Oath Keepers, Ferguson, and the Patriot movement’s conflicted race politics

Three Way Fight


When a group built around right-wing conspiracy theories sends heavily armed white men onto streets filled with Black Lives Matter protesters, it makes sense to be worried. But if these are white supremacist vigilantes, why are they proposing to arm black protesters and march alongside them?

Police sharpshooter at Ferguson protests – a repressive
response strongly criticized by Oath Keepers

Oath Keepers has drawn a lot of discussion and criticism for deploying men with guns to Ferguson, Missouri, last fall and again this summer. As a part of the Patriot movement, Oath Keepers’ politics are predictably right wing on a host of issues — it glorifies private property, promotes homophobia and anti-immigrant scapegoating, and accuses Marxists of making common cause with radical Islamists to destroy western civilization. But Oath Keepers doesn’t fit the white supremacist profile that many leftists expect. Not only has the group disavowed racism (which in itself doesn’t mean much), more surprisingly it has also supported African Americans’ right to protest and even their right to practice armed self-defense. Very recently — apparently in the past few days — Oath Keepers has split over this very issue, suggesting a larger conflict within the Patriot movement over whether to maintain white centrism or pursue a more inclusive strategy. While some leftists may see this as a hopeful sign, I believe it has the potential to make the movement more dangerous.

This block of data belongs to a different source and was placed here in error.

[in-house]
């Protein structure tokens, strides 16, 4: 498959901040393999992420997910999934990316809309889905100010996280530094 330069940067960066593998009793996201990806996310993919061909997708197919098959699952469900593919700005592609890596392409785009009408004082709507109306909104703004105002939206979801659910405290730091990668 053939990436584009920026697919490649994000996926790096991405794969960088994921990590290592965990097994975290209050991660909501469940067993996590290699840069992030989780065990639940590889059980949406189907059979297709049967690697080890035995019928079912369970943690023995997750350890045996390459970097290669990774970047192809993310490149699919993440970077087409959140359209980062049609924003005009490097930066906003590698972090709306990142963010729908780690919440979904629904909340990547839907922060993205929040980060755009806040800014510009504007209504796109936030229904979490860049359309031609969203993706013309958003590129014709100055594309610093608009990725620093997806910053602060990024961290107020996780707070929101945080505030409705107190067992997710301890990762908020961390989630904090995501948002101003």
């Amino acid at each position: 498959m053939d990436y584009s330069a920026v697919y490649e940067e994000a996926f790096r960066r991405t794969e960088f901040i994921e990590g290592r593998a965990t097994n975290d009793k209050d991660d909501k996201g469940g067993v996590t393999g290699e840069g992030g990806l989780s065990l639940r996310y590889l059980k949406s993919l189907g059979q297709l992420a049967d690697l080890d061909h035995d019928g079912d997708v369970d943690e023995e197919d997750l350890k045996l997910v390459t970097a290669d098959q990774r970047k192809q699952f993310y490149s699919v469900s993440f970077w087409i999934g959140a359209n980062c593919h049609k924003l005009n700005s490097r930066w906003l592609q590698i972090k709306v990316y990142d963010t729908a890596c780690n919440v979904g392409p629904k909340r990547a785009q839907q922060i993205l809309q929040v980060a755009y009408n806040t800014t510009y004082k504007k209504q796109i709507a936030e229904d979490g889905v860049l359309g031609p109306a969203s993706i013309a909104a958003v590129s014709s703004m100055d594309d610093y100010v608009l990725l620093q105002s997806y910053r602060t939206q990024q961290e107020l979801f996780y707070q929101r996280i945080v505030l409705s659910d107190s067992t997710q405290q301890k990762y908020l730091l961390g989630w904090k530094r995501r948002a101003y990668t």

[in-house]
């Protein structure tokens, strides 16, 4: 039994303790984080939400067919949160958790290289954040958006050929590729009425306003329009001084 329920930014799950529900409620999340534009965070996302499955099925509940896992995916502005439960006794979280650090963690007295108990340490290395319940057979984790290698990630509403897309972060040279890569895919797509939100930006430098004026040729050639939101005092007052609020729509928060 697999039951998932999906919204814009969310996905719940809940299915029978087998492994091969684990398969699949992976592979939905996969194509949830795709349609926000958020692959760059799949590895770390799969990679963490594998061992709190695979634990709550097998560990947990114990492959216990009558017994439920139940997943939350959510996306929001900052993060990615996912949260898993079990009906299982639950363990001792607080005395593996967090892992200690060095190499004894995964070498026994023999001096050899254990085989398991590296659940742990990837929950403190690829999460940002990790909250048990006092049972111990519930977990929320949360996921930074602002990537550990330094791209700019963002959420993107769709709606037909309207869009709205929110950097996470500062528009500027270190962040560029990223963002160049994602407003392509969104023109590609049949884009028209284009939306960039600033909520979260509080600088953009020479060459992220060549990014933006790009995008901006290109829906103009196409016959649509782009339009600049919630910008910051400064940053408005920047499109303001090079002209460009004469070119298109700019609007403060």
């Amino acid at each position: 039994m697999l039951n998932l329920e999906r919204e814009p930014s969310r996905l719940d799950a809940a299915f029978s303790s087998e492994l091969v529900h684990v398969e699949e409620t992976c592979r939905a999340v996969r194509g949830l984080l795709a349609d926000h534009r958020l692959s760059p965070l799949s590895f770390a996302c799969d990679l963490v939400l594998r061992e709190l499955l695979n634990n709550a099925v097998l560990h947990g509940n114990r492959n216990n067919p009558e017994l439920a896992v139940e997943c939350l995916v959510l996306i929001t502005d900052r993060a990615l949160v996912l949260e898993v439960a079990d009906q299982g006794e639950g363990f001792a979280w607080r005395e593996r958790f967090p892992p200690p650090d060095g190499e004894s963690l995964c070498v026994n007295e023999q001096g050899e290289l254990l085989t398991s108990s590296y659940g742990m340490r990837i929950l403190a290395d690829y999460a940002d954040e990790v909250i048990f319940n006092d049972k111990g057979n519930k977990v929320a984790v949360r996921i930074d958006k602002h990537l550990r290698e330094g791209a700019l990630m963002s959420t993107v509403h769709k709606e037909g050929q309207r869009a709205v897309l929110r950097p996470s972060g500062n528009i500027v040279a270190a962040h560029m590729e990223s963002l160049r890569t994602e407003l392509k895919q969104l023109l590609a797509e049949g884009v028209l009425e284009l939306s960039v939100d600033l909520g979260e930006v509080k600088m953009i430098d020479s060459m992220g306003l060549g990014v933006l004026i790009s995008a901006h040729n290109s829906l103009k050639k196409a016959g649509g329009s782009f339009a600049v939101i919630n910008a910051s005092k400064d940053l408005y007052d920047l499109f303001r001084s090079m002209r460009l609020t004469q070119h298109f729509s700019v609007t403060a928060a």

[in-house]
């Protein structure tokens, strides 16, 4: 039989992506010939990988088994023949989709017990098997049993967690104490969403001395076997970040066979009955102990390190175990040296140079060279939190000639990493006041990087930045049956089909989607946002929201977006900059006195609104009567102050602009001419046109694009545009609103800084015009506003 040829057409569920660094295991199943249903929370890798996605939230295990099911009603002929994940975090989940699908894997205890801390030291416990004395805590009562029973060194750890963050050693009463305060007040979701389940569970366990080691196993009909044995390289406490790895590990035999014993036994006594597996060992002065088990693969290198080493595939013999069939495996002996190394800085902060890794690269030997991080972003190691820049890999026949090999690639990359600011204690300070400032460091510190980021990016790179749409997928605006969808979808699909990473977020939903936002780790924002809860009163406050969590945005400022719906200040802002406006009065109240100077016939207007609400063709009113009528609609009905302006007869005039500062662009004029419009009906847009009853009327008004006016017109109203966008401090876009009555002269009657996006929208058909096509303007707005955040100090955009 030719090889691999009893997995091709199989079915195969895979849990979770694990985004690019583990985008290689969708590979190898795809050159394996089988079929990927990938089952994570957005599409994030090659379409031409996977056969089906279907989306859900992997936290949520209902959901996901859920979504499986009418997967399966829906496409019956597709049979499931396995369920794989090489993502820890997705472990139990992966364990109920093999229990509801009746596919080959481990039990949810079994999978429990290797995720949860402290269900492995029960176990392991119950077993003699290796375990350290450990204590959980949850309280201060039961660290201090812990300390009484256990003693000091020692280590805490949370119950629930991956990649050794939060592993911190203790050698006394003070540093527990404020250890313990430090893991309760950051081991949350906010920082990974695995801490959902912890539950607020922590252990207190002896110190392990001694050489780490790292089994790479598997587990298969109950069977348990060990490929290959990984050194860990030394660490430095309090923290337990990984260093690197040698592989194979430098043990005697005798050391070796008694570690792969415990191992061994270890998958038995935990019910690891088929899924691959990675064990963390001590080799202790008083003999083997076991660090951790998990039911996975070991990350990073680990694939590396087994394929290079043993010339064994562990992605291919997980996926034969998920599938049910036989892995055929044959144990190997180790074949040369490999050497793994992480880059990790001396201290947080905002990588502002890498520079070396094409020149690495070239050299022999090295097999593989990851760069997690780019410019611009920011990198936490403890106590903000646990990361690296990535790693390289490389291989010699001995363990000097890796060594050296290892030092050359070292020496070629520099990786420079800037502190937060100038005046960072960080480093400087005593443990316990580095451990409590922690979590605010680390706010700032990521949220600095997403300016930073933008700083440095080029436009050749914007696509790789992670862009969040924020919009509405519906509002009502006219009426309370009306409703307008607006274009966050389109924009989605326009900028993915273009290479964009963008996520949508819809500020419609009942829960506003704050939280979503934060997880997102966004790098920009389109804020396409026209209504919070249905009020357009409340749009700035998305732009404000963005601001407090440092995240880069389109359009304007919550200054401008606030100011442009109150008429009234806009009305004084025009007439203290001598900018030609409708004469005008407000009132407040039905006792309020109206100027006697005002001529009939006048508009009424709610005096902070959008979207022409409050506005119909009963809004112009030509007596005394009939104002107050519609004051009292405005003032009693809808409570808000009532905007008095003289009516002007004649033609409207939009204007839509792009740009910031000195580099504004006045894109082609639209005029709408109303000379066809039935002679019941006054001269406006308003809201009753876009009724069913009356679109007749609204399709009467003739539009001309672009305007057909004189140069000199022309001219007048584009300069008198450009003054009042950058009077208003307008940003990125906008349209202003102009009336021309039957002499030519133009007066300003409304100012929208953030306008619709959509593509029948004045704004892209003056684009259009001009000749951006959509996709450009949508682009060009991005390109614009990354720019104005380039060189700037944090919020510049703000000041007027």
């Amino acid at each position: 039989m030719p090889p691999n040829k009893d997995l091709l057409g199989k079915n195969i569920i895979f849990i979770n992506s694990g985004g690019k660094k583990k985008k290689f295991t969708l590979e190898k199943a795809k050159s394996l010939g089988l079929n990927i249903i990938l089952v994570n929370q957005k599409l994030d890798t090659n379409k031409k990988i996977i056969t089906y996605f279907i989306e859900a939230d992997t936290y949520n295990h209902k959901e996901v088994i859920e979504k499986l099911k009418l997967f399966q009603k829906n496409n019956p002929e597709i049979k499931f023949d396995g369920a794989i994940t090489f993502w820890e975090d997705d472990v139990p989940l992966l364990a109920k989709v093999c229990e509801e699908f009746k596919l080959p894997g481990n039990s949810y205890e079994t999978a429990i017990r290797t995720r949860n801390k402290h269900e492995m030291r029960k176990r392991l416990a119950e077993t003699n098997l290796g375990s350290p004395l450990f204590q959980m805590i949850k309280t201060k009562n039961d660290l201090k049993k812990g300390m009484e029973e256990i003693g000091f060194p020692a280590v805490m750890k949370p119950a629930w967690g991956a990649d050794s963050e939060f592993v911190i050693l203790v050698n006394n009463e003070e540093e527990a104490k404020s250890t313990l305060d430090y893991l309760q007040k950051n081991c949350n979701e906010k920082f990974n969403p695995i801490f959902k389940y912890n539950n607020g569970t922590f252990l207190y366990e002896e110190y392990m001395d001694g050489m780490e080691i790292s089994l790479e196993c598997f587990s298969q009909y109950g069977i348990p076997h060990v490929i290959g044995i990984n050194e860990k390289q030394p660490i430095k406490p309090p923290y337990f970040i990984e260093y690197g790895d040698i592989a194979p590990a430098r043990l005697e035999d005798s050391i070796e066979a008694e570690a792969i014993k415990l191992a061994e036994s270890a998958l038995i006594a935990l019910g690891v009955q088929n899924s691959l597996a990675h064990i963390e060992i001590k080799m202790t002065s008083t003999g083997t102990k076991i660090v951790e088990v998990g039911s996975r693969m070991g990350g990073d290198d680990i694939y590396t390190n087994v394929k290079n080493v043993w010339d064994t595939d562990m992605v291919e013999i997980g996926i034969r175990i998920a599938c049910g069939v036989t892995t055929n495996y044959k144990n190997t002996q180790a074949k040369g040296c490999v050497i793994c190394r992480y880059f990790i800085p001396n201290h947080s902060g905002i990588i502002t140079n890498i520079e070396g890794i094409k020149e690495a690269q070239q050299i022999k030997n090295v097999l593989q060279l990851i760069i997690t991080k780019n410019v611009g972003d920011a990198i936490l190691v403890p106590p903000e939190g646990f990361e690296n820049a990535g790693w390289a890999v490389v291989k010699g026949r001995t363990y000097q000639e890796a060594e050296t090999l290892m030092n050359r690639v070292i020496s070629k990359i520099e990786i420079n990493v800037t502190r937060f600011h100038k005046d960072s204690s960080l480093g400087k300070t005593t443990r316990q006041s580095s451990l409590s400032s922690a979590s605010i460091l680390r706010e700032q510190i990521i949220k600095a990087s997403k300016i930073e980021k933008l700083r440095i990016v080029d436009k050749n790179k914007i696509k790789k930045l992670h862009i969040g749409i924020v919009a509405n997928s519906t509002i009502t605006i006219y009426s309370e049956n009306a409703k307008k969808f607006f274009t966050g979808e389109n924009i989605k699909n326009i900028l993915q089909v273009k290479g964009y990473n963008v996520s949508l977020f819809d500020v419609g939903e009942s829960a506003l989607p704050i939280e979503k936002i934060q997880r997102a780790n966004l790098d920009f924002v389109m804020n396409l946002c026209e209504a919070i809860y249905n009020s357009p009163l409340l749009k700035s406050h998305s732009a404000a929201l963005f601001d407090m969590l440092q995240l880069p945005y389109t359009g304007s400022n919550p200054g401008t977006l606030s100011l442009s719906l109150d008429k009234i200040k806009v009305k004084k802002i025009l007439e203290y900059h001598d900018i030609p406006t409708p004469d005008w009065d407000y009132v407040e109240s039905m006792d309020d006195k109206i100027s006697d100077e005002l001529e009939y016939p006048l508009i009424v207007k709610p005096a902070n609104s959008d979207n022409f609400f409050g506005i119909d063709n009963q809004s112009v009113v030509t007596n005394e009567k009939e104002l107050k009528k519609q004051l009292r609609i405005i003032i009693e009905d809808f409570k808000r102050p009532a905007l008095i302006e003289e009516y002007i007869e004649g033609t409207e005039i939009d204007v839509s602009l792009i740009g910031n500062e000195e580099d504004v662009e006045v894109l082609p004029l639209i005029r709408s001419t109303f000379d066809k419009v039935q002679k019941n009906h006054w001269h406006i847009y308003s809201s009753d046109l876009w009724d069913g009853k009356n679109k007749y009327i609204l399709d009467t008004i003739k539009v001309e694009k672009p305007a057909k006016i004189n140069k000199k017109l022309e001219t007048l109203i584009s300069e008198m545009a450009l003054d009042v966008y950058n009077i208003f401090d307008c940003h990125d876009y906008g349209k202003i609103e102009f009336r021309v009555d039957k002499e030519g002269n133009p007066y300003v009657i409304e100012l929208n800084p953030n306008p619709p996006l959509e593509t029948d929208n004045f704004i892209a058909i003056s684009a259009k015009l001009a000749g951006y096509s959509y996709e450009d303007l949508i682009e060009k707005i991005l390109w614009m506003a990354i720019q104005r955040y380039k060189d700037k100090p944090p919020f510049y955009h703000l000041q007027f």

Backgound on the Patriot movement
Oath Keepers is a Patriot movement organization for current and former military, law enforcement, and emergency personnel. Like other Patriot groups, Oath Keepers believes there is a conspiracy by globalist elites to turn the United States into a dictatorship. Members of Oath Keepers declare they will refuse to follow orders to impose martial law, round up U.S. citizens, or take away their guns. In a speech earlier this year, Oath Keeper leader Stewart Rhodes warned that the U.S. government is plotting to cause economic chaos, start a race war, unleash ISIS cells, and keep new immigrants from assimilating — all paving the way for a police state.